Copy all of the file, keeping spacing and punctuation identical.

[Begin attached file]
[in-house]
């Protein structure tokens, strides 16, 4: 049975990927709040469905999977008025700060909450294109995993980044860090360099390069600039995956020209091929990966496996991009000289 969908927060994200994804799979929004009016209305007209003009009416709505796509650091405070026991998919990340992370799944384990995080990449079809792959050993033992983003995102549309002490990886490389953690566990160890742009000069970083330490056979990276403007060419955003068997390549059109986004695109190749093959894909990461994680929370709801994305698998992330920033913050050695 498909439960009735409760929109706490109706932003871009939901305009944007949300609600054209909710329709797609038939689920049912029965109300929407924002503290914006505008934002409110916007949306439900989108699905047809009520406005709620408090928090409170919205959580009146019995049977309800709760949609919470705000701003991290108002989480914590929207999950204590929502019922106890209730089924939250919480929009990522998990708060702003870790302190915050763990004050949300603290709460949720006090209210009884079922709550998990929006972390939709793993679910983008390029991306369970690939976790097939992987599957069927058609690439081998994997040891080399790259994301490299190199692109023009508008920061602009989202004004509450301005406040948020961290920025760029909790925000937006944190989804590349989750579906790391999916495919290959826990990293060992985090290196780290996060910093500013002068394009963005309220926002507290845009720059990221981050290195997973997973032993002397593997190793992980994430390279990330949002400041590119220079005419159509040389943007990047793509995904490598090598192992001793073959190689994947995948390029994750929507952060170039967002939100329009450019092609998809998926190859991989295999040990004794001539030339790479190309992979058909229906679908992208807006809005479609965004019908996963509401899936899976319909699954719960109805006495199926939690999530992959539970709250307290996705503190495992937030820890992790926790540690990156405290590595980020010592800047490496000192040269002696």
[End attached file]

[in-house]
């Protein structure tokens, strides 16, 4: 049975990927709040469905999977008025700060909450294109995993980044860090360099390069600039995956020209091929990966496996991009000289 969908927060994200994804799979929004009016209305007209003009009416709505796509650091405070026991998919990340992370799944384990995080990449079809792959050993033992983003995102549309002490990886490389953690566990160890742009000069970083330490056979990276403007060419955003068997390549059109986004695109190749093959894909990461994680929370709801994305698998992330920033913050050695 498909439960009735409760929109706490109706932003871009939901305009944007949300609600054209909710329709797609038939689920049912029965109300929407924002503290914006505008934002409110916007949306439900989108699905047809009520406005709620408090928090409170919205959580009146019995049977309800709760949609919470705000701003991290108002989480914590929207999950204590929502019922106890209730089924939250919480929009990522998990708060702003870790302190915050763990004050949300603290709460949720006090209210009884079922709550998990929006972390939709793993679910983008390029991306369970690939976790097939992987599957069927058609690439081998994997040891080399790259994301490299190199692109023009508008920061602009989202004004509450301005406040948020961290920025760029909790925000937006944190989804590349989750579906790391999916495919290959826990990293060992985090290196780290996060910093500013002068394009963005309220926002507290845009720059990221981050290195997973997973032993002397593997190793992980994430390279990330949002400041590119220079005419159509040389943007990047793509995904490598090598192992001793073959190689994947995948390029994750929507952060170039967002939100329009450019092609998809998926190859991989295999040990004794001539030339790479190309992979058909229906679908992208807006809005479609965004019908996963509401899936899976319909699954719960109805006495199926939690999530992959539970709250307290996705503190495992937030820890992790926790540690990156405290590595980020010592800047490496000192040269002696």